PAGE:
Brother Marvin’s Burden Calls Me Back

Janet Reed


My father said God identified as He.
No question.  Capital H

harsh, angry, always jealous,
waiting for penitence.  

In church, I tried to think
about the burning bush

a hungry whale, sinner Jonah
swimming three days

in its belly, but I rushed instead
through mighty winds

a girl eager to hold a rod
and smite a rock,

sleepwalked through Sunday
school to discover in the end

the Four Horsemen did not know
my name.  I walked away from

the New Jerusalem of St. Paul
on a Damascus road

blinding in its selfhood absent
my Father’s God until

traveling preacher Brother Marvin
called me to revival,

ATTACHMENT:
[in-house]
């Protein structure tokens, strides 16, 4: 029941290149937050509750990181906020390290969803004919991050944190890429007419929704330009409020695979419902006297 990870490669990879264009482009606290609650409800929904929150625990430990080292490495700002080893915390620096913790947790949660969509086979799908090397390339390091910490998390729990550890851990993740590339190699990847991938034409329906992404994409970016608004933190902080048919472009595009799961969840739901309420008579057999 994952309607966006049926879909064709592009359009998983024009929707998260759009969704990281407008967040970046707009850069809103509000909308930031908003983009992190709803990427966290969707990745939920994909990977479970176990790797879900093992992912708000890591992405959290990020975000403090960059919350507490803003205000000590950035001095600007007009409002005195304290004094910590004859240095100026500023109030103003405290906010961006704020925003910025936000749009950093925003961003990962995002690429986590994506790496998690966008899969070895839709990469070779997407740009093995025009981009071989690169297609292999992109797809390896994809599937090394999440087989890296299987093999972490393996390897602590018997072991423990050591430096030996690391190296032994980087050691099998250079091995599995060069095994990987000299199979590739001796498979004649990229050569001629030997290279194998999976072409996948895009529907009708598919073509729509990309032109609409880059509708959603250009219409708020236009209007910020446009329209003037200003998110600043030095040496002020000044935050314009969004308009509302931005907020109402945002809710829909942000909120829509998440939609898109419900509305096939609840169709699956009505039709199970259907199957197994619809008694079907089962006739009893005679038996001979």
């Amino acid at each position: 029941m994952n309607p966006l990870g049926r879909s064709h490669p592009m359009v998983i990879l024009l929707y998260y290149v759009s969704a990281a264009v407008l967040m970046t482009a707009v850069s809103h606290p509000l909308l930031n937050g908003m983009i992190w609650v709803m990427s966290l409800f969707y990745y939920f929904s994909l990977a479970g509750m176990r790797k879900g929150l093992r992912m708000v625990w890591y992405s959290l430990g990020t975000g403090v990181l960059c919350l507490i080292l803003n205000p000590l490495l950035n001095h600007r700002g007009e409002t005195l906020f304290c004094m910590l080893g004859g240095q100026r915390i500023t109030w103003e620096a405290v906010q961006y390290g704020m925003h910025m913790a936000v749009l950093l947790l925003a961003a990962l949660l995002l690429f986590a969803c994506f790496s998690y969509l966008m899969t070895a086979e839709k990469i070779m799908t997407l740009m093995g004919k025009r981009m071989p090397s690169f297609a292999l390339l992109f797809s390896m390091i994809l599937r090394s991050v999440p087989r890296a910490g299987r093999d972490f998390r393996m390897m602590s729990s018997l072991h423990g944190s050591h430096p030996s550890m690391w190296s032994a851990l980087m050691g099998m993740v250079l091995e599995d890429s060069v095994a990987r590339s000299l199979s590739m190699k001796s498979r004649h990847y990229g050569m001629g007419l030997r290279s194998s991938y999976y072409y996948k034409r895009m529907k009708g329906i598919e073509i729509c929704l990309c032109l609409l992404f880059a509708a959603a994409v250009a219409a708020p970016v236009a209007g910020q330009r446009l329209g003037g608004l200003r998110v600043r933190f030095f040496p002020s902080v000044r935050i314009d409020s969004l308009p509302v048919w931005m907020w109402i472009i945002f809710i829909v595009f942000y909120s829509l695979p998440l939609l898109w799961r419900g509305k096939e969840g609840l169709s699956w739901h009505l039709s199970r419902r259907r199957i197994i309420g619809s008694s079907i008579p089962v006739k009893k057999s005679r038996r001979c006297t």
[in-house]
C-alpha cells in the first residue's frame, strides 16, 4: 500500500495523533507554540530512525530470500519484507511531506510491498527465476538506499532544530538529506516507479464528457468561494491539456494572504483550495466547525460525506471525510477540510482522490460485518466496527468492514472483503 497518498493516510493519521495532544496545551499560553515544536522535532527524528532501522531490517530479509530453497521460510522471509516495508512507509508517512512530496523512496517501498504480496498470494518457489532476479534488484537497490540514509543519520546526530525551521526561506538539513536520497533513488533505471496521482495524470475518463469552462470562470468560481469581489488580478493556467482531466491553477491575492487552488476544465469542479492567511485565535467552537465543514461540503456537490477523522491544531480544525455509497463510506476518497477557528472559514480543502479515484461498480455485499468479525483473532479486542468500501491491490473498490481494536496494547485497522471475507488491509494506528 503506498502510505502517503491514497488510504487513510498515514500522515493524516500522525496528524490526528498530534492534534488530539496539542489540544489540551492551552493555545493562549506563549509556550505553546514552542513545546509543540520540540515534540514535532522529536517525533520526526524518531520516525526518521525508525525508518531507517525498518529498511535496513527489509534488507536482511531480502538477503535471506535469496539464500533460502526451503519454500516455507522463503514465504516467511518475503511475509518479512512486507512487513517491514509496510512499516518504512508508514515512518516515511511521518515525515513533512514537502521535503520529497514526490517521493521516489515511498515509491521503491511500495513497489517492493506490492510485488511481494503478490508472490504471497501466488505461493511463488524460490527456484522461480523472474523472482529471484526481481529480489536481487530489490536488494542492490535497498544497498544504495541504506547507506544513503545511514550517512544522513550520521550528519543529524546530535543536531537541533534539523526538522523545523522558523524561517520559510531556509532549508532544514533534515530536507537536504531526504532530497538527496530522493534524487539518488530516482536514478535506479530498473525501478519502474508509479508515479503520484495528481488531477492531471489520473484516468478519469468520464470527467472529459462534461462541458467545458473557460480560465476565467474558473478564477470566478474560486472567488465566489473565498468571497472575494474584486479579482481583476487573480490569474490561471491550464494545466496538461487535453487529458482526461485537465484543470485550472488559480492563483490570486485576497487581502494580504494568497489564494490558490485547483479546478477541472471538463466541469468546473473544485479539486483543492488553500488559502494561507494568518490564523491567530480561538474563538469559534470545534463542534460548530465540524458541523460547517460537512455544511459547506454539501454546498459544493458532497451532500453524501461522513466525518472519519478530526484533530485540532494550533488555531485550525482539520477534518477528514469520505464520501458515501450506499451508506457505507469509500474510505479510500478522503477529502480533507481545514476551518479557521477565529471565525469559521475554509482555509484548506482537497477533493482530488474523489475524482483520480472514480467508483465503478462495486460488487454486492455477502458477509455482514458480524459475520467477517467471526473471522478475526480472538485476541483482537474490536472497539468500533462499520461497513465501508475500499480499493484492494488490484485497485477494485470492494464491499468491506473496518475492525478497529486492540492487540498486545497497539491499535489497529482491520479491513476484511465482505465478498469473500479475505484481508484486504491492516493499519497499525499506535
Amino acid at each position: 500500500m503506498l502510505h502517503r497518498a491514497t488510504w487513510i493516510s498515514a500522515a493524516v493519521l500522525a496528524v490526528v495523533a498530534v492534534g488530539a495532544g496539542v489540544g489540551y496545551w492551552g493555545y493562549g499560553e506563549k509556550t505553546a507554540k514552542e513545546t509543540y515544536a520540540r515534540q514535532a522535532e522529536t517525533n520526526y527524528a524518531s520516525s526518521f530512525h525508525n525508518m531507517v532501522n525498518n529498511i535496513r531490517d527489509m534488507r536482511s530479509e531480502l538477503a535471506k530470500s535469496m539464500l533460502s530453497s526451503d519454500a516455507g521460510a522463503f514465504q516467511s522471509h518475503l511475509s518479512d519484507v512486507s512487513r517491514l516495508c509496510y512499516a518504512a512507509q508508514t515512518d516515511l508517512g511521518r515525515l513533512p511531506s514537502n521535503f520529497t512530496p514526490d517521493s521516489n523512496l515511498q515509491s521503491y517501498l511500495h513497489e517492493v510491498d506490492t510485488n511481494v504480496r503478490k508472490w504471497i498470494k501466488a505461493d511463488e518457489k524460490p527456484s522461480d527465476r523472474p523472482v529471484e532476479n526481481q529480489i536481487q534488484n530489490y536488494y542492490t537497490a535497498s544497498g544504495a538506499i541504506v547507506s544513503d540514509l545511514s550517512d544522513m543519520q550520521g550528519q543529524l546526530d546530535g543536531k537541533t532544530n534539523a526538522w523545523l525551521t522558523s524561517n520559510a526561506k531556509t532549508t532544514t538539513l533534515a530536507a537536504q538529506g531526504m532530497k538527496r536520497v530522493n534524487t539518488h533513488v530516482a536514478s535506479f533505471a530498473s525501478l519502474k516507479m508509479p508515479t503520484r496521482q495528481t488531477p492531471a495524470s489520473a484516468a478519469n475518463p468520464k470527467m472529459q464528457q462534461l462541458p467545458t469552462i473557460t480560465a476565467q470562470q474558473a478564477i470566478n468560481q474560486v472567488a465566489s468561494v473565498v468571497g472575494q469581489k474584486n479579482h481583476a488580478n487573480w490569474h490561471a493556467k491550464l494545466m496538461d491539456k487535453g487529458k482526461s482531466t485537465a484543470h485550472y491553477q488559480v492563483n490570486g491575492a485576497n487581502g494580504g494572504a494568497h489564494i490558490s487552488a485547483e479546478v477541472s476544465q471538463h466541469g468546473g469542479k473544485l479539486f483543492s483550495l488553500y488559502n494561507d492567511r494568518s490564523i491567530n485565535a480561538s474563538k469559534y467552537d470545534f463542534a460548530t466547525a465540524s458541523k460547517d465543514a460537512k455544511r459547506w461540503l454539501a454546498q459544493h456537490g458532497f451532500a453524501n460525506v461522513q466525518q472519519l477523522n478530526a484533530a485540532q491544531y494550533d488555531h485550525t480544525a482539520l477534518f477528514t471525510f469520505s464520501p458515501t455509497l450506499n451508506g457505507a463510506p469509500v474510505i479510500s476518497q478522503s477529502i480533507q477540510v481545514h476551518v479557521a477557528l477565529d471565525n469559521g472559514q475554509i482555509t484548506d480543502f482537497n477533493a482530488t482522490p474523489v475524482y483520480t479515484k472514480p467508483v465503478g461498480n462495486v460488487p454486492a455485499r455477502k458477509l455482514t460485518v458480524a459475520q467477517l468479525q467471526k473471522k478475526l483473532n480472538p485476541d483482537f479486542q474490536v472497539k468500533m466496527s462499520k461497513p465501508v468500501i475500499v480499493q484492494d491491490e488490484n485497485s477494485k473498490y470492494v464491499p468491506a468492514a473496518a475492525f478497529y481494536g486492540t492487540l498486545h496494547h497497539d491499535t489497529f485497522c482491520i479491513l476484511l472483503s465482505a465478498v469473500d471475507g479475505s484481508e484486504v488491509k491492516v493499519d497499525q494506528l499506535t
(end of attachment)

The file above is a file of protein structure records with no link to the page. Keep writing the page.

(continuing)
seven nights of old-fashioned
Bible preaching, hymn singing,

his heart burdened by soul
saving.  For a moment,

an old grief for babies in mangers
and bulrushes washed over me,

the taste of milk and honey
in my teeth, teasing

like Tantalus, denied like Moses,
the Black book promises

and revival prayers I knew too well
did not include me.  


Janet Reed is guest editor of I-70 Review, author of Blue Exhaust (FLP, 2019), and a multi-year Pushcart Prize nominee. Her work has appeared or is forthcoming in Sow’s Ear Review, Ellipsis, Tipton Poetry Journal, and others. She began writing knock-off Nancy Drew stories on wide-lined notebook paper at age 11 and now teaches writing and literature for Crowder College in Missouri.

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